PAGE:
Brussels seems determined to make things harder for cars in the city centre. It plans to eliminate 65,000 parking spaces for cars by 2030 and reconfigure central streets to reserve the most direct routes for cyclists and public transport.

The city built more than 100 kilometers of protected bike lanes between 2019 and 2022, generally connecting them to protected intersections, and more regular bike lanes. Docking stations for CitiBike self-service bikes topped 1,500 in mid-2022, up from 860 in 2019.

During the peak of COVID in 2020, more than 130 kilometers of mostly neighborhood streets were closed to motor vehicles during certain hours; this figure has since been reduced to 32 kilometres.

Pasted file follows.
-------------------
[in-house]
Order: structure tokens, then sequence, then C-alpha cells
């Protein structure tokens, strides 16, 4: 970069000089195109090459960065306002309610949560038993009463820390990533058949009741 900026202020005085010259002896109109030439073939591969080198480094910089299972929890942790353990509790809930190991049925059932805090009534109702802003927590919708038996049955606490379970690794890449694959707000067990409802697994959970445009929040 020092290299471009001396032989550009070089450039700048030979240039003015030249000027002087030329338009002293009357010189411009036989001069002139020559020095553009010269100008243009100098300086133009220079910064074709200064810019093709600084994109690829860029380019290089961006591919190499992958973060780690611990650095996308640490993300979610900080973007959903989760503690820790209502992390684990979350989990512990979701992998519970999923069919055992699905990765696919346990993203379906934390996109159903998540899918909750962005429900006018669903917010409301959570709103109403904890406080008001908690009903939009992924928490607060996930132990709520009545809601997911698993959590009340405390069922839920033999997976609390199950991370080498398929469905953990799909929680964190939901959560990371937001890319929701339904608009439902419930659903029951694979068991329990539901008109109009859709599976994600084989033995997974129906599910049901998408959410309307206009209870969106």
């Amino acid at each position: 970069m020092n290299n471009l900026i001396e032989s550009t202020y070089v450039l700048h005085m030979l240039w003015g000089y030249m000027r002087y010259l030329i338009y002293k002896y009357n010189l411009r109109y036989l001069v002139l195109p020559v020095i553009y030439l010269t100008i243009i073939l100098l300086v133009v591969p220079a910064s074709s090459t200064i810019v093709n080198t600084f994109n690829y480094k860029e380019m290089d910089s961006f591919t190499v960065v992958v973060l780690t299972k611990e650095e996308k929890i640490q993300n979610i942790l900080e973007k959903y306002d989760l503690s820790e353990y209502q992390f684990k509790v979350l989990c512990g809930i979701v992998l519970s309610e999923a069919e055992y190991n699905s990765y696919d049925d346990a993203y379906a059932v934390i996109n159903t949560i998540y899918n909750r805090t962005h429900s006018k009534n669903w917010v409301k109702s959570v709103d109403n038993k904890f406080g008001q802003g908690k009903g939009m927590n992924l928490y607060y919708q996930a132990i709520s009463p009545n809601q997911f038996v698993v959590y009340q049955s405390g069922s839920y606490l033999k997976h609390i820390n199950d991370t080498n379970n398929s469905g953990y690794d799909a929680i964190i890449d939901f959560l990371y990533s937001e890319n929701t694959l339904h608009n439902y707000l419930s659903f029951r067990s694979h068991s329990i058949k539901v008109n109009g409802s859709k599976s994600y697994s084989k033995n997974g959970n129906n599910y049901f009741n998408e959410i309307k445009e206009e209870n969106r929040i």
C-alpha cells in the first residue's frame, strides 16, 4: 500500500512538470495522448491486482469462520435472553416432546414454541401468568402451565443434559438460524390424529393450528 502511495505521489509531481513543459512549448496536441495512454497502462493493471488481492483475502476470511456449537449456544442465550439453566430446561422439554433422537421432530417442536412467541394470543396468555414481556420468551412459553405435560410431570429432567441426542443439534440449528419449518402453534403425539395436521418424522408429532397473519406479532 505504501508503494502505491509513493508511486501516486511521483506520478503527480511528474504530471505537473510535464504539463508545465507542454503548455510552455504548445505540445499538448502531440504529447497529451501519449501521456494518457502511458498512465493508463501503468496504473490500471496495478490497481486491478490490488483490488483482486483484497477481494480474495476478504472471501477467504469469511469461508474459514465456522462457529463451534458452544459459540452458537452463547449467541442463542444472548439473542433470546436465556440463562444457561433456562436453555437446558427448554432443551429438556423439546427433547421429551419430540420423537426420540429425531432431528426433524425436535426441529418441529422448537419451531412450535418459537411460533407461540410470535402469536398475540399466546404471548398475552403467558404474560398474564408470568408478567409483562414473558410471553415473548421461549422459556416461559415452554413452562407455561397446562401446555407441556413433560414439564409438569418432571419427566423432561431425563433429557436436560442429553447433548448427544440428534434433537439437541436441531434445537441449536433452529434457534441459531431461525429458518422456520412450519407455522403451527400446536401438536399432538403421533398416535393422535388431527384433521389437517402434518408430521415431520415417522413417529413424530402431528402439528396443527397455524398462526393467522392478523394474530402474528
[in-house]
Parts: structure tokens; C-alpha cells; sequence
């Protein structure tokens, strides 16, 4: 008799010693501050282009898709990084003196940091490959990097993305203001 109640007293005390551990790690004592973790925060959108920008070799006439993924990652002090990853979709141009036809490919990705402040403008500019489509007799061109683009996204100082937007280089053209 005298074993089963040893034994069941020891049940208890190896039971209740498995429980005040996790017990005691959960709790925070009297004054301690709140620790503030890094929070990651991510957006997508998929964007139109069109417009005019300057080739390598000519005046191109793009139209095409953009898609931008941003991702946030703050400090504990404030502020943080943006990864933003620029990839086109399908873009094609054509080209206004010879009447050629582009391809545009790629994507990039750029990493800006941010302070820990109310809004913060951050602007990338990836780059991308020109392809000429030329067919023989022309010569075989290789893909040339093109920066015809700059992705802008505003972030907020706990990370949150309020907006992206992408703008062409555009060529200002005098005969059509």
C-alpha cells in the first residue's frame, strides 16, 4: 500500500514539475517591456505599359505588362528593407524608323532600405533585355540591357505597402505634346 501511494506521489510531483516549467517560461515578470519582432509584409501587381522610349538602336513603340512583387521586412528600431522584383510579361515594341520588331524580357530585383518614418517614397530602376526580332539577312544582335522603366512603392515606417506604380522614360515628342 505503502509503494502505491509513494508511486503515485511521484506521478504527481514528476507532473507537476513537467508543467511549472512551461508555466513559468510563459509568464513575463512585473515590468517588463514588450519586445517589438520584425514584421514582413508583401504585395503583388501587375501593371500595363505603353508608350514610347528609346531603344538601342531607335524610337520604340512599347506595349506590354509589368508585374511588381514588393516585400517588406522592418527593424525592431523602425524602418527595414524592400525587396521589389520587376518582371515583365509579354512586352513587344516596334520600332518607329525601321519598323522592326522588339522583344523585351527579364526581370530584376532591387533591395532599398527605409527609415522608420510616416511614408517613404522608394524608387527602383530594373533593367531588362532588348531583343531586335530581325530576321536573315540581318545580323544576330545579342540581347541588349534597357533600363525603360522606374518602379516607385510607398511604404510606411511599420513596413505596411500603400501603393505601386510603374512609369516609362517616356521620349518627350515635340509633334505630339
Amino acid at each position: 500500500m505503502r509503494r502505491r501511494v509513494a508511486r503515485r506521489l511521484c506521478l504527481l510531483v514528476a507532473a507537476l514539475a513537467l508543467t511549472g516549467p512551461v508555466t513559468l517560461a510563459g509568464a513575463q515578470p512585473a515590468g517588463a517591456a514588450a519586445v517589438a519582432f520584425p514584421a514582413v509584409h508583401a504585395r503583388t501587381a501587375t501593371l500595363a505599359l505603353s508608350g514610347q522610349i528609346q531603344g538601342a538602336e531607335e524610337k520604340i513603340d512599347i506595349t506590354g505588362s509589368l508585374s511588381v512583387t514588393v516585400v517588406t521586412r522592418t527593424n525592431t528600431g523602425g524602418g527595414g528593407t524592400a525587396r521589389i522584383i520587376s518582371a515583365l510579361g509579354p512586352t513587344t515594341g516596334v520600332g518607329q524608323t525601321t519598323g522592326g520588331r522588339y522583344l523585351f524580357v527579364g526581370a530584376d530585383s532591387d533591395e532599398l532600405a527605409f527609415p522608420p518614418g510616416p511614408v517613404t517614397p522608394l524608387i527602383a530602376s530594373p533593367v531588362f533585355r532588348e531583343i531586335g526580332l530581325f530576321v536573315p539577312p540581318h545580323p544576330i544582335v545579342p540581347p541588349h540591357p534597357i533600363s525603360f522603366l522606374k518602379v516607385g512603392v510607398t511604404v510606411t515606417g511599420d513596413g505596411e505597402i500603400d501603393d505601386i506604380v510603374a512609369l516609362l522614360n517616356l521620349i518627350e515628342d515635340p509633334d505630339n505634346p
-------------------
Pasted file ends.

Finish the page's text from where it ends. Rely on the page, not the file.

Between 2000 and 2017, the length of Minneapolis bike lanes more than doubled, the number of cyclists tripled, and the proportion of seriously injured or killed cyclists dropped by nearly 80%, not uncommon in cities who have grown their networks aggressively. In the first month of the pandemic, the city announced it would quickly add 24 kilometers of bike lanes, closing many roads to traffic except for neighborhood residents.

Like Montreal, Quebec City and other northern cities, Minneapolis is also a big fan of bicycling during harsh winters. The researchers place Minneapolis alongside Denver and Chicago among the most advanced Central American cities in improving bicycle safety.